Federal labor regulators have accused Starbucks of illegally discriminating against unionized employees by denying them wage and benefit increases that the company put in place for nonunion employees.
In a complaint on Wednesday, a regional office of the National Labor Relations Board accused the company of breaking the law when its chief executive, Howard Schultz, “promised increased wages and benefits at U.S. stores if its employees rejected the union as their bargaining representative,” and when it withheld raises and benefits from unionized workers.
The labor board is seeking, among other things, that affected employees be made whole for the denial of benefits and wage increases. It is also asking that Mr. Schultz read a notice to all employees informing them that some had been unlawfully denied benefits and pay increases and explaining their rights under federal labor law. Alternatively, a board official could read this material to employees in Mr. Schultz’s presence.
The labor board’s case is scheduled for a hearing on Oct. 25 before an administrative law judge, unless Starbucks settles with the agency beforehand. Starbucks could appeal any ruling by an administrative judge to the full board.
In a statement, Starbucks said that it was required under federal law to negotiate changes in wages and benefits with the union and that it was therefore not allowed to make such changes unilaterally, as it can in nonunion stores. “Wage and benefits are ‘mandatory’ subjects of the collective bargaining process,” the statement said.
Workers United, the union representing the company’s newly organized workers, said the complaint affirmed its contention that Starbucks was discouraging union activity.
“He claims to run a ‘different kind of company,’ yet in reality, Howard Schultz is simply a billionaire bully who is doing everything he can to crush workers’ rights,” Maggie Carter, a worker who helped unionize her store in Knoxville, Tenn., said in a statement.
More than 225 out of roughly 9,000 corporate-owned Starbucks locations in the United States have voted to unionize since last fall.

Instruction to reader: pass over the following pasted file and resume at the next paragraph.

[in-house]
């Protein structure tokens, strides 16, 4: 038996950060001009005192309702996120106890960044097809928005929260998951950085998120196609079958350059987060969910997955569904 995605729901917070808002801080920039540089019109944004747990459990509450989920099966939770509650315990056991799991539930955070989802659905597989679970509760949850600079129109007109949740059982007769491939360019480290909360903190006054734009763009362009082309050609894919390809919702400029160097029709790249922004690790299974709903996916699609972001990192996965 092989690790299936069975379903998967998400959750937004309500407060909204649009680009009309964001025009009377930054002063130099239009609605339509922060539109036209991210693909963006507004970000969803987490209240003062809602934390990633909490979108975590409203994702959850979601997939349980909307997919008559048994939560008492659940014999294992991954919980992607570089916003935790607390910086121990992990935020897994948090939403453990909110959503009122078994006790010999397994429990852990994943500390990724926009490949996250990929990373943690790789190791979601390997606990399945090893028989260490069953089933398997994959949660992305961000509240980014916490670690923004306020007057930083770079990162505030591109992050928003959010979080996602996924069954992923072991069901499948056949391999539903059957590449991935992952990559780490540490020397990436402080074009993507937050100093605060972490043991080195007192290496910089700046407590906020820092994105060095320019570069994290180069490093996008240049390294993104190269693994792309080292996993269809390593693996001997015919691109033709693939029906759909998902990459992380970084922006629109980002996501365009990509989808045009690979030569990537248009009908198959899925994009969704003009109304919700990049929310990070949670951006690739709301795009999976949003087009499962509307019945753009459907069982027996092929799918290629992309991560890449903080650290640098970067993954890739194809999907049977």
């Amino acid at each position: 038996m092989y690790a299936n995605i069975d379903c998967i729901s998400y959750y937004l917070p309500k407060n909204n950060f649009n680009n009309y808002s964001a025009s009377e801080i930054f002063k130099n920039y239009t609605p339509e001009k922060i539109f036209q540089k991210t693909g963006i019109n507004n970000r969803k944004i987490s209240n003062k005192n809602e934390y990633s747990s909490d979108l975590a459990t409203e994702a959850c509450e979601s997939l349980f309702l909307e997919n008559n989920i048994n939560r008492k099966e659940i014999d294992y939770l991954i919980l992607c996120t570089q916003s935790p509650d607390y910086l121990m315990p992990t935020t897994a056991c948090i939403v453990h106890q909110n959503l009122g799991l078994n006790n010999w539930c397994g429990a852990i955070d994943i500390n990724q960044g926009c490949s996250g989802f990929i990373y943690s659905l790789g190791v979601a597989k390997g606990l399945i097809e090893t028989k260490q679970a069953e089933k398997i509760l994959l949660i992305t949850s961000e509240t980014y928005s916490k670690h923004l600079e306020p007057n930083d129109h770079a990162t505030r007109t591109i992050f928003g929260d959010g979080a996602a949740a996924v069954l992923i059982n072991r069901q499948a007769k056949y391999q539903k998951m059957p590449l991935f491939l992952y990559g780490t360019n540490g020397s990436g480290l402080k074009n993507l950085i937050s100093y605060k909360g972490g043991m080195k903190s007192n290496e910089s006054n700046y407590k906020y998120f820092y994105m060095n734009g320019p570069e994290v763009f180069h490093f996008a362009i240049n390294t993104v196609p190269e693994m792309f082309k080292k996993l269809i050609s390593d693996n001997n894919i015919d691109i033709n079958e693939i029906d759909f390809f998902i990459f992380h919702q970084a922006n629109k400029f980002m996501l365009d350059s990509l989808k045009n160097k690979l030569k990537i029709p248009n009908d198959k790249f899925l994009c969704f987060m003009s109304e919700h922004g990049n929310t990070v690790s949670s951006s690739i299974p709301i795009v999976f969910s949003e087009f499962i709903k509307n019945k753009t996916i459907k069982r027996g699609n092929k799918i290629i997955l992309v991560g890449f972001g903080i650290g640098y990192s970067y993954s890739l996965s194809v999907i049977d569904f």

Mr. Schultz began indicating that the company would roll out new benefits, but only for nonunion workers, shortly after he began his third tour as the company’s chief executive in April.
The next month, the company announced a series of new benefits — including additional career development opportunities, better tipping options and more sick time — but only for stores that hadn’t unionized or weren’t in the process of unionizing. The benefits were to begin in the coming months.
The company unveiled wage increases as well, some of which had already been announced and which the company said would apply to all workers. But other increases were new and would apply only to nonunion workers.
For example, according to Reggie Borges, a Starbucks spokesman, all employees stood to benefit from a companywide $15-an-hour minimum wage, but nonunion workers hired by May 2 would get a 3 percent raise if that proved higher than $15.
The wage policy appears to have sown confusion, with some employees briefly receiving a pay increase that was then withdrawn. Colin Cochran, a worker at a store near Buffalo that initially voted to unionize and then voted against the union in a rerun election decided this month, provided pay stubs showing that his $16.28 hourly wage had increased to $16.77 the first week of August, when Starbucks began the pay increases nationwide. But Mr. Cochran’s pay stub for the second week of August showed his hourly pay dropping back to $16.28. (The union is challenging the election loss at this store.)
Mr. Borges said that the reversion to the previous wage had resulted from an inadvertent error and that unionized stores would get wage increases in September.
Workers involved in union campaigns at other Starbucks locations said the denial of pay and benefit increases to unionized stores had slowed their organizing efforts.
Kylah Clay, a Starbucks worker in Boston who helped organize several stores in the area, said inquiries from employees at other stores who were interested in unionizing had dropped off substantially not long after the company’s pay and benefits announcement in May. But they picked up recently after the pay and many benefit changes took effect, she said.
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